637 words • 4~7 min read

Selling Food Shame

I’ve been catching up on 30 Rock on Hulu. If you’re not familiar (though I generally assume everyone is) Hulu is ad-supported, even when you pay for it. I’m not bothered by this, except that it’s been the same four ads for the past season and a half: something about oil sands, a commercial about how Pediasure will help your picky eater thrive, one I never remember, and this one:

Maybe I’m overthinking it, but this commercial drives me out of my mind. There is so much bullshit in this ad that I cannot see it without wanting to throw something at the screen.


It’s not that I mind people supplementing their kid’s diet — God knows that one of the only reasons I continue to breastfeed is because Miles’s diet is terrible. But this commercial isn’t saying, “We understand sometimes kids don’t eat.” That’s the other one. This one says: “Your kids will fail and not fit in. Everyone knows what you feed your kid.”

It’s interesting, because the “Bad” Mom isn’t bad looking, but her stature and demeanor says she feels inferior to PediaSure mom. She’s looking at her kid and not seeing her kid playing a game, but her kid’s diet. I understand this concern; I think any mom who eats out with their kids does.  But she’s judging her child right there.

And then the “Good” mom chimes in, “Well, kids are what they eat.”

The kid obviously isn’t a tub of French fries. You know what we’re supposed to think when we see that kid? That kid is chubby. Probably not even overweight — soccer team and all that — but presumable “Good” mom is looking at “Bad” mom’s chubby child and seeing what “Bad” mom lets him eat. And of course: child is more interested in food than the game, because obviously chubby kids only care about food, and bad food at that.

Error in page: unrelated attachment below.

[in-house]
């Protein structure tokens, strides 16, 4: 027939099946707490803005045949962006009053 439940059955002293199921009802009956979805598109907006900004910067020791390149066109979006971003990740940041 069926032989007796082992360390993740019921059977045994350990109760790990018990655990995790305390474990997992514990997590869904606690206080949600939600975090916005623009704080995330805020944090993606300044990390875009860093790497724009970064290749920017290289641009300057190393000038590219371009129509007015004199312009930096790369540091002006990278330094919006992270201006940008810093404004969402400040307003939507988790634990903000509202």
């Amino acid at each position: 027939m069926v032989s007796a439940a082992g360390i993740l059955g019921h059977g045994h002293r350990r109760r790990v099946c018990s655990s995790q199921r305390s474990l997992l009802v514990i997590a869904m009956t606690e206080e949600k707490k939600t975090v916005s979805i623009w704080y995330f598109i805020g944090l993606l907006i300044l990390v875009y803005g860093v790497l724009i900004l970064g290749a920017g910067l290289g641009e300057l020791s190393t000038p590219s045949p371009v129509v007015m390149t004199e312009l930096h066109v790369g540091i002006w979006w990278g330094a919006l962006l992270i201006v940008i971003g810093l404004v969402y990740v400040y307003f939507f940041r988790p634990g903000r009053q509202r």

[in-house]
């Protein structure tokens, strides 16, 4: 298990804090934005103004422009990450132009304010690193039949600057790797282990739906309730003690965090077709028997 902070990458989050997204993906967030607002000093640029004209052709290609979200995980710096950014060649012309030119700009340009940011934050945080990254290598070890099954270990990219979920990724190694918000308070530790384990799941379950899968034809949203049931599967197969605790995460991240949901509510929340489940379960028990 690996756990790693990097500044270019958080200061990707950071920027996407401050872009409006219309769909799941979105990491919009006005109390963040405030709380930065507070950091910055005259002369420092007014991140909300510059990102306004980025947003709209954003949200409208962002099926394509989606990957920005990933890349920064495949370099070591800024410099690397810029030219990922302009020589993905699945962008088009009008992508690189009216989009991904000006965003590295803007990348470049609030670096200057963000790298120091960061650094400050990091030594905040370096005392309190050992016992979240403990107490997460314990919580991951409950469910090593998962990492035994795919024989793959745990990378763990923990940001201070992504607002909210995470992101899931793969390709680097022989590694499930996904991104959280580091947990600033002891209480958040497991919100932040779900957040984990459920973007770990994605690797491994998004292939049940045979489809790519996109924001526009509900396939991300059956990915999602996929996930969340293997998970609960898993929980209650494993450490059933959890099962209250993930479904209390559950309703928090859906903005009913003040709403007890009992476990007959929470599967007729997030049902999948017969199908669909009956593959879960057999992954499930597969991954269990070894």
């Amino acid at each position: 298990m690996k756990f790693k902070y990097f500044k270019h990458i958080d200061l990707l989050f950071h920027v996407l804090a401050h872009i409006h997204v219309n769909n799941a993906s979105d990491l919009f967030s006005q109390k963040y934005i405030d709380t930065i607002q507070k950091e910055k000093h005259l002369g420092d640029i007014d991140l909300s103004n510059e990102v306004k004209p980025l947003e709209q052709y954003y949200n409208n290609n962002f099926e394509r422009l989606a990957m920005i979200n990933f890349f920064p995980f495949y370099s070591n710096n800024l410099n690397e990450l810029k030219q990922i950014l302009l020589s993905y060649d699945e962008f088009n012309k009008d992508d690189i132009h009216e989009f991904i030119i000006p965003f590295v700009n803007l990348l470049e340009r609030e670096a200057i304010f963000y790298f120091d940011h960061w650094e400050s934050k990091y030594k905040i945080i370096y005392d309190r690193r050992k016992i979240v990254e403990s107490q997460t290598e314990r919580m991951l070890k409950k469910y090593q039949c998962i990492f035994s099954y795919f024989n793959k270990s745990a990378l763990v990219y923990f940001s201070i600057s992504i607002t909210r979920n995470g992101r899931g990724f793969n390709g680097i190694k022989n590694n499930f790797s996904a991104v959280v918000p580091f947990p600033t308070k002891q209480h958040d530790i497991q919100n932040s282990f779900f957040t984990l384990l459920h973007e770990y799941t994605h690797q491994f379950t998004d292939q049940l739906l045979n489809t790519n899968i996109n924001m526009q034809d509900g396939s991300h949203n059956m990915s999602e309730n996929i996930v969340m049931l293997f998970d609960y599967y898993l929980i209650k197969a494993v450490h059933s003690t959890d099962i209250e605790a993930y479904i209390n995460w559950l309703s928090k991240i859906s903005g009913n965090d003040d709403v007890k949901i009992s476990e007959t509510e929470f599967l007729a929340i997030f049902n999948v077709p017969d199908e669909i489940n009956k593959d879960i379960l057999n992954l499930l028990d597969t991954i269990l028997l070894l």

And PediaSure wants us to know that it’s bad. That it’s regrettable. That they feel bad for us. That they can help.

It bothers me that they take kids playing a sport — something good, something that we want to encourage — and reminds us that the chubby kids out there are a problem to be fixed. As though a kid being chubby is indicative of a problem at not a normal part of kid’s growth cycle, and that when we let our kid’s eat something bad for them that everyone knows and we’re ruining them.

Kids with poor diets who aren’t supplemented with this product? They won’t fit in, and they won’t succeed, not like the kid whose mom buys her PediaSure (and presumably doesn’t let her eat doughnuts or French fries):

Maybe I’m over-reacting after seeing it a dozen times in two days, but this just feels like a company trying to sell me a product based on food shame, and implicit fat shame.